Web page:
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sup·port (sə-pôrt)
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tr.v. sup·port·ed, sup·port·ing, sup·ports
1.
a. To bear the weight of, especially from below; keep from falling, sinking, or slipping: Pillars support the roof.
b. To bear or hold up (an amount of weight): The bridge supports 10 tons.
2.
a. To keep from weakening or failing; give confidence or comfort to: The letter supported him in his grief.
b. To keep from falling in value, as by government purchases: a program to support the price of wheat.
3. To provide for or maintain by supplying with money or necessities: The homeless shelter is supported solely by donations.
4. To furnish corroborating evidence for: New facts supported her story.
5.
a. To aid the cause, policy, or interests of: supported her in her election campaign.
b. To argue in favor of; advocate: supported lower taxes.
c. To have an enthusiastic interest in (a sports team).
6. To endure; tolerate: "At supper there was such a conflux of company that I could scarcely support the tumult" (Samuel Johnson).
7. To act in a secondary or subordinate role to (a leading performer).
8. To offer help or advice regarding (a product or service).
9. Computers To be compatible with (a program): That operating system does not support most new applications.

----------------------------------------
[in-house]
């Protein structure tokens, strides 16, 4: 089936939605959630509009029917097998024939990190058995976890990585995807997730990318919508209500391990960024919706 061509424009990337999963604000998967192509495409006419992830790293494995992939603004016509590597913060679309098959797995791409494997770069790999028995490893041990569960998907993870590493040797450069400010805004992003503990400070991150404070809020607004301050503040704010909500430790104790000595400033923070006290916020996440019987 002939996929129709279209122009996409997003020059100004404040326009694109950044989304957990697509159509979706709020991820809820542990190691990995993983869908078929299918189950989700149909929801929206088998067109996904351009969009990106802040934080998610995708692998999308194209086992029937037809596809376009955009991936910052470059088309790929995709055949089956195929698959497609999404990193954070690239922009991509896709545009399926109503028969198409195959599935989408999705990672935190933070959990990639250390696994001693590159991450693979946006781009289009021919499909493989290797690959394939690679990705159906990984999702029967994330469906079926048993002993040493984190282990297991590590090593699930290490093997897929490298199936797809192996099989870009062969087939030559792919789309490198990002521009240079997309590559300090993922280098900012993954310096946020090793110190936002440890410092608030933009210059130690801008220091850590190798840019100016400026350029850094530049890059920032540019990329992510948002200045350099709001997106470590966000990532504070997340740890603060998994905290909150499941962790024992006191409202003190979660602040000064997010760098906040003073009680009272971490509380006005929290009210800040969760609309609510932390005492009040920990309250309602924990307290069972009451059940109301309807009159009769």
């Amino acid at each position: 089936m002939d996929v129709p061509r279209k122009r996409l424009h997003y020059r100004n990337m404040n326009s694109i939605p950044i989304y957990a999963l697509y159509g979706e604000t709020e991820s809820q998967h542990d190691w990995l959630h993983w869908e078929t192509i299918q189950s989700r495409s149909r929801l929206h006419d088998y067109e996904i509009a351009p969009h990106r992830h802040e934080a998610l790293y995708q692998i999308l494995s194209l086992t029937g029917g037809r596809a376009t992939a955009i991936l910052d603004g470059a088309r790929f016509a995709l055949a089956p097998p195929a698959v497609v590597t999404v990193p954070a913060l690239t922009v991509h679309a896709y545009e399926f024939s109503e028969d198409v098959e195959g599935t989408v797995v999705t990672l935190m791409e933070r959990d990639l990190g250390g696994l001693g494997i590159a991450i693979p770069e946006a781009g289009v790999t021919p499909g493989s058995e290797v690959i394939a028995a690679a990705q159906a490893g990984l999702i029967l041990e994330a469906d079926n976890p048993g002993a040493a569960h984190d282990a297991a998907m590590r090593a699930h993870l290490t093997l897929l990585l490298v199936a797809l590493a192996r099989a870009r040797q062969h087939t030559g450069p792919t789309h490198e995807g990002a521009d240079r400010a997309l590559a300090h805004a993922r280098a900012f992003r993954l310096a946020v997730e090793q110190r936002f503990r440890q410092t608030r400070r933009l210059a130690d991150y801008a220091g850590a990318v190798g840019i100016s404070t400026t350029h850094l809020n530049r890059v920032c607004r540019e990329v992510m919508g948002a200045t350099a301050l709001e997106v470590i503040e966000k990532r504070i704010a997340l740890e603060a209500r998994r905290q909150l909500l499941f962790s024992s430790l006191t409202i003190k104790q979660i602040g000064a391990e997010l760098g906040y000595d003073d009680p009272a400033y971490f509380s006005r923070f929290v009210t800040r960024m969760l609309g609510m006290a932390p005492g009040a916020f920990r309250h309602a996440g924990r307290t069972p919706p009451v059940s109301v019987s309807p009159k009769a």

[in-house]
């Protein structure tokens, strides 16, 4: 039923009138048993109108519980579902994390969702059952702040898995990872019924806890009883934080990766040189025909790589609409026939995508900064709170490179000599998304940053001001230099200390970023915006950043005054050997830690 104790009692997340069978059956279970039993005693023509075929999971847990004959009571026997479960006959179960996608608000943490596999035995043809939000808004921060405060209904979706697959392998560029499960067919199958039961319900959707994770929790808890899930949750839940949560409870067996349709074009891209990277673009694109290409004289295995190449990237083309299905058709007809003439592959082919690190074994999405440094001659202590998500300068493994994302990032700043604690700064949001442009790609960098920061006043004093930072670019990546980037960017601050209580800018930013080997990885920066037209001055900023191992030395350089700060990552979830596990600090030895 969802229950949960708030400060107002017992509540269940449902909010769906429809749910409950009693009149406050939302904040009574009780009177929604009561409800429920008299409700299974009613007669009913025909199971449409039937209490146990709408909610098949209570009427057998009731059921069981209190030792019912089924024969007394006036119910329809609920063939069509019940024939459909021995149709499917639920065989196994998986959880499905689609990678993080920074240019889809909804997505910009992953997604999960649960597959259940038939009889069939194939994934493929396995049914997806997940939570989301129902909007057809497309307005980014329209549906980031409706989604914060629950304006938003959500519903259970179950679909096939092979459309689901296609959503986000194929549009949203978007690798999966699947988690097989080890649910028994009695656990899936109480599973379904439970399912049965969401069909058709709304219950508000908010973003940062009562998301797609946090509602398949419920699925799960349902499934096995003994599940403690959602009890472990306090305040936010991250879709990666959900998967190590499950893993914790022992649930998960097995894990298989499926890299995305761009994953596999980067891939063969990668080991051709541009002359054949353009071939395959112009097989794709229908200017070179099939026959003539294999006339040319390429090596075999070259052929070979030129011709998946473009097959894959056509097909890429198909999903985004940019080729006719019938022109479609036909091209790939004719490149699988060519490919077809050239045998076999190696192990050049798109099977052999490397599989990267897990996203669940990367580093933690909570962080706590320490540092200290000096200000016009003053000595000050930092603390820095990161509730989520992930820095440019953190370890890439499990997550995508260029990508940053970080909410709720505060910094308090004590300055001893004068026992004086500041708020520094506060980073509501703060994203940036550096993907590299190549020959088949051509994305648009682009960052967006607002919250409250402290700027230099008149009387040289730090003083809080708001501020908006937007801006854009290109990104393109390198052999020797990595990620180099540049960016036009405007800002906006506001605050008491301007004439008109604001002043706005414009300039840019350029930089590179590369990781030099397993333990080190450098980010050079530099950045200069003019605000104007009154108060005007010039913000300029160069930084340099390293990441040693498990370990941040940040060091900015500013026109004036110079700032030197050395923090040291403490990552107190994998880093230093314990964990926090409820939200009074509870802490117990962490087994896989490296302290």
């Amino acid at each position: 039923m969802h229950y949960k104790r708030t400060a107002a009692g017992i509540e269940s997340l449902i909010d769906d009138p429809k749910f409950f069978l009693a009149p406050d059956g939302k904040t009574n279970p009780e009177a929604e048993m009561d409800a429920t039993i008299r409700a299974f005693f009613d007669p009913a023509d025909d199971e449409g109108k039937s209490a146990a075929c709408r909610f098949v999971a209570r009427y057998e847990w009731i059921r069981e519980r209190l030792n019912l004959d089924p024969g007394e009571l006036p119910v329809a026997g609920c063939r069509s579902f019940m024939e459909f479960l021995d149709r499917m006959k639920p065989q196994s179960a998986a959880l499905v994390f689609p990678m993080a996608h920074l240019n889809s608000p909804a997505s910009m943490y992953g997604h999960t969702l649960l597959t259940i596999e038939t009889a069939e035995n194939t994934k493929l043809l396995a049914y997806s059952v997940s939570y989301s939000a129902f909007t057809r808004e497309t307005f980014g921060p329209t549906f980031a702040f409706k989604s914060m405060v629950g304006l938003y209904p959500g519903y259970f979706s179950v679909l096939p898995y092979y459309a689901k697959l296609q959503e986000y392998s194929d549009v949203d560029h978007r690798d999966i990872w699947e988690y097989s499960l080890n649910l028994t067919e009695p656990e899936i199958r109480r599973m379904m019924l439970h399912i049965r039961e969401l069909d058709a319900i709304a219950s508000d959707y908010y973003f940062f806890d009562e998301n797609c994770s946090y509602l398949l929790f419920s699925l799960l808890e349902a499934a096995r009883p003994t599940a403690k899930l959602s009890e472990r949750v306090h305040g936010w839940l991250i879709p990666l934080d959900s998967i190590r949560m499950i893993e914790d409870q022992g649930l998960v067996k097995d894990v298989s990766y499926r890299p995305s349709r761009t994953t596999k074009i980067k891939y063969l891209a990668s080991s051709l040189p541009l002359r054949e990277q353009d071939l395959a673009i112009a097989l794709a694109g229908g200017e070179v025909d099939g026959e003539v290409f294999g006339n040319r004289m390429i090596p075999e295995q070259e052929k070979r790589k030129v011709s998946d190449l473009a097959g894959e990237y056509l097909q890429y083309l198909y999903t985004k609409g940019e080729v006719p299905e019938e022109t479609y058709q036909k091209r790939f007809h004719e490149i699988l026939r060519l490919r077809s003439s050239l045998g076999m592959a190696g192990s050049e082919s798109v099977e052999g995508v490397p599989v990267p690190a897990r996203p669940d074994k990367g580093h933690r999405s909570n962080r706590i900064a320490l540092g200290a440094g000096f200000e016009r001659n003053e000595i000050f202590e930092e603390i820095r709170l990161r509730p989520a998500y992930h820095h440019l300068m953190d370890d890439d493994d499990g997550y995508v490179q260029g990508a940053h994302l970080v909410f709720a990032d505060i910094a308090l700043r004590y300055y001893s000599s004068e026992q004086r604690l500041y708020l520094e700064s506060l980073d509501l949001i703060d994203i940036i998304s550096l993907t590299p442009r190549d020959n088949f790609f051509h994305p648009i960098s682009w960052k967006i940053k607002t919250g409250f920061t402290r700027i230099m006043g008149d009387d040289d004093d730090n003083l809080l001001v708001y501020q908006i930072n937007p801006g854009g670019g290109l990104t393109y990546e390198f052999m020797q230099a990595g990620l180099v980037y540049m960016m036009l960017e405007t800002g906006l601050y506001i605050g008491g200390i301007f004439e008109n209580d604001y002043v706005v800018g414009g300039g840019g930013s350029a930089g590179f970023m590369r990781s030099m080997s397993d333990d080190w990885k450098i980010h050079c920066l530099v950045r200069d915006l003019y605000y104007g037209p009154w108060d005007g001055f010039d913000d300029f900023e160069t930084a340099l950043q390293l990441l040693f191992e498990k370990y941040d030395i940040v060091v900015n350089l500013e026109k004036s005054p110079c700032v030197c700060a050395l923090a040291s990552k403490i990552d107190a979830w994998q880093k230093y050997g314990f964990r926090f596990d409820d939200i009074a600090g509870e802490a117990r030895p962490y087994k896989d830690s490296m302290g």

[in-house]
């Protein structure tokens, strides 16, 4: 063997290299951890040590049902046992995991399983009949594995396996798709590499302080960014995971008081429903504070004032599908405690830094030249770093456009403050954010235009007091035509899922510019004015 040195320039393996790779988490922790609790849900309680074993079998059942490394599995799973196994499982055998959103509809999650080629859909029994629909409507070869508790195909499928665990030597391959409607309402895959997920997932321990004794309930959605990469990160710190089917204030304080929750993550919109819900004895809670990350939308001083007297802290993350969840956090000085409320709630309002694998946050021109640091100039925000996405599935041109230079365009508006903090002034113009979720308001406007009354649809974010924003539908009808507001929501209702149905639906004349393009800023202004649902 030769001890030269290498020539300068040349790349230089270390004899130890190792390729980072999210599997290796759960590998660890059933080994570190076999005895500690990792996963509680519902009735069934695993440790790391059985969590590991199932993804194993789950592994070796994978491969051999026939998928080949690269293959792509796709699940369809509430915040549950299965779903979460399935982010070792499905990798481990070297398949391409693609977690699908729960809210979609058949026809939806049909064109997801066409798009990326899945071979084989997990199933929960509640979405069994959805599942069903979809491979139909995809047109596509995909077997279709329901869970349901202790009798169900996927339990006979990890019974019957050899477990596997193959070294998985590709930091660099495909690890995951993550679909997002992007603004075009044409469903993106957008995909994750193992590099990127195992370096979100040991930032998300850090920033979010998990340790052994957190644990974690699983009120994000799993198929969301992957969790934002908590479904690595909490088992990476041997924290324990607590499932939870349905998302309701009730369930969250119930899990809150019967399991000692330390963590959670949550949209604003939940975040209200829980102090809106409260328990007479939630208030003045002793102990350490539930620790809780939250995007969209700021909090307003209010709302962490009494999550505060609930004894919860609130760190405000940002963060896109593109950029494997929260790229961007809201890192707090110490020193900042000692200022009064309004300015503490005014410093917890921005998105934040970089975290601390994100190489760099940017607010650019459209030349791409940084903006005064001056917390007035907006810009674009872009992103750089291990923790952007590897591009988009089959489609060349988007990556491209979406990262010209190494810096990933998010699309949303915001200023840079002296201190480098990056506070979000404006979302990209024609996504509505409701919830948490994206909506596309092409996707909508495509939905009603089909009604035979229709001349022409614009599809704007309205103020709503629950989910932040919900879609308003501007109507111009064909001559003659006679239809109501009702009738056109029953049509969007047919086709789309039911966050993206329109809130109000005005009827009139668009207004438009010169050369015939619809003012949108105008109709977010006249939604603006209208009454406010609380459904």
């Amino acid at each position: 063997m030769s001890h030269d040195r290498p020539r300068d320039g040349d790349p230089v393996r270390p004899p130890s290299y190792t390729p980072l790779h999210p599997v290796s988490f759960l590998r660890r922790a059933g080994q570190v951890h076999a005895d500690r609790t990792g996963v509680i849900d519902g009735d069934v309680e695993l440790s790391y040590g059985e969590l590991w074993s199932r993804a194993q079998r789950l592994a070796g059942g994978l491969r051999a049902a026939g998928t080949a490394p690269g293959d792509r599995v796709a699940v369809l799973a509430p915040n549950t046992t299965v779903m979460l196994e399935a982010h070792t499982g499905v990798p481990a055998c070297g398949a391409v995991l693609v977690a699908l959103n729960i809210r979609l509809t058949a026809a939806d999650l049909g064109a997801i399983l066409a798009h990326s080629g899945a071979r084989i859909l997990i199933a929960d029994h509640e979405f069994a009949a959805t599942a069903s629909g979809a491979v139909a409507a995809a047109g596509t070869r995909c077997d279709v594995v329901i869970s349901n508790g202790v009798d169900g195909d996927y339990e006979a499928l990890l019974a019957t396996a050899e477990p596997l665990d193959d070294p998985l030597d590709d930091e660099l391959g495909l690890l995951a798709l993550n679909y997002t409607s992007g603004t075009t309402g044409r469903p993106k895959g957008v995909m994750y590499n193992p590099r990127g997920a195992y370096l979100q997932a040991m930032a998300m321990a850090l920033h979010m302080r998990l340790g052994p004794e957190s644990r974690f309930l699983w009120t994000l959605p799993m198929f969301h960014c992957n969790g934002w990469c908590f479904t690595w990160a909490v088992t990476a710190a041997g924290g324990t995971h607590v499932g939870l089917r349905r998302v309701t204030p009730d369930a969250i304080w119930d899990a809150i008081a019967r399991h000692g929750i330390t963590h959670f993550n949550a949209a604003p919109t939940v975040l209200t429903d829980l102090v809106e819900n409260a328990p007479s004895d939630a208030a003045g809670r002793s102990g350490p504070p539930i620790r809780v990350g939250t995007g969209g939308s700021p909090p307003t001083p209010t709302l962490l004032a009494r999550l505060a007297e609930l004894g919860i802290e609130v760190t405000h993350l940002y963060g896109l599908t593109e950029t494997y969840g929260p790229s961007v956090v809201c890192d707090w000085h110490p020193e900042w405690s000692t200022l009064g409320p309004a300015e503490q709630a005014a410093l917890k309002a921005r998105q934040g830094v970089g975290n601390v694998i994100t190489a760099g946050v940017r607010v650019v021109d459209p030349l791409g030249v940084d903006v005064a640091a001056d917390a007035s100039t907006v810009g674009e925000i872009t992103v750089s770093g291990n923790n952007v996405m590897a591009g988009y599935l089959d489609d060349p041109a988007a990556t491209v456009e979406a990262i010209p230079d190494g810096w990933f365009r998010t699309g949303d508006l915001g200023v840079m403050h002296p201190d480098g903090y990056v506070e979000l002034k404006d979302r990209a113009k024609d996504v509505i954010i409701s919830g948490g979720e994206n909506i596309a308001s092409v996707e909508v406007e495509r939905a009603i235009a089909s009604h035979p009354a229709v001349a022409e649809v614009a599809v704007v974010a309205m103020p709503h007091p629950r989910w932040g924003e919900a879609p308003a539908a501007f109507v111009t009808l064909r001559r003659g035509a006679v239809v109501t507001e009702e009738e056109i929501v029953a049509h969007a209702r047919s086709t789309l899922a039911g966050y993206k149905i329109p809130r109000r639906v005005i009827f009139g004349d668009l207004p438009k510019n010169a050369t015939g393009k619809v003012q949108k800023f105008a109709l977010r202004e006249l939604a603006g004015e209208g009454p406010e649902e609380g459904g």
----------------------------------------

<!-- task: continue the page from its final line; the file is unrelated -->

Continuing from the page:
n.
1.
a. The act of supporting: Our candidate needs your support.
b. The state of being supported: The candidate's support has been overwhelming.
2. One that supports: How many supports does the bridge have?
3. The provision of money or the necessities of life: child support.
4. Help or advice offered to those encountering difficulties with a product or service.

[Middle English supporten, from Old French supporter, from Latin supportāre, to carry : sub-, from below; see SUB- + portāre, to carry; see per-2 in the Appendix of Indo-European roots.]

Synonyms: support, uphold, back1, advocate, champion
These verbs mean to give aid or encouragement to a person or cause. Support is the most general: "the policy of Cromwell, who supported the growing power of France against the declining power of Spain" (William E.H. Lecky).
To uphold is to maintain or affirm, often in the face of a challenge or strong opposition: "The Declaration of Right upheld the principle of hereditary monarchy" (Edmund Burke).
Back suggests material or moral support intended to contribute to or assure success: The important medical research was backed by the federal government. Advocate implies verbal support, often in the form of pleading or arguing: Scientists advocate a reduction in saturated fats in the human diet. To champion is to fight for one that is under attack or is unable to act in its own behalf: "[newspaper writers who] championed the government and defended the system of taxation" (Samuel Chew and Richard D. Altick).

The American Heritage® Dictionary of the English Language, Fifth Edition copyright ©2017 by Houghton Mifflin Harcourt Publishing Company. All rights reserved.
 

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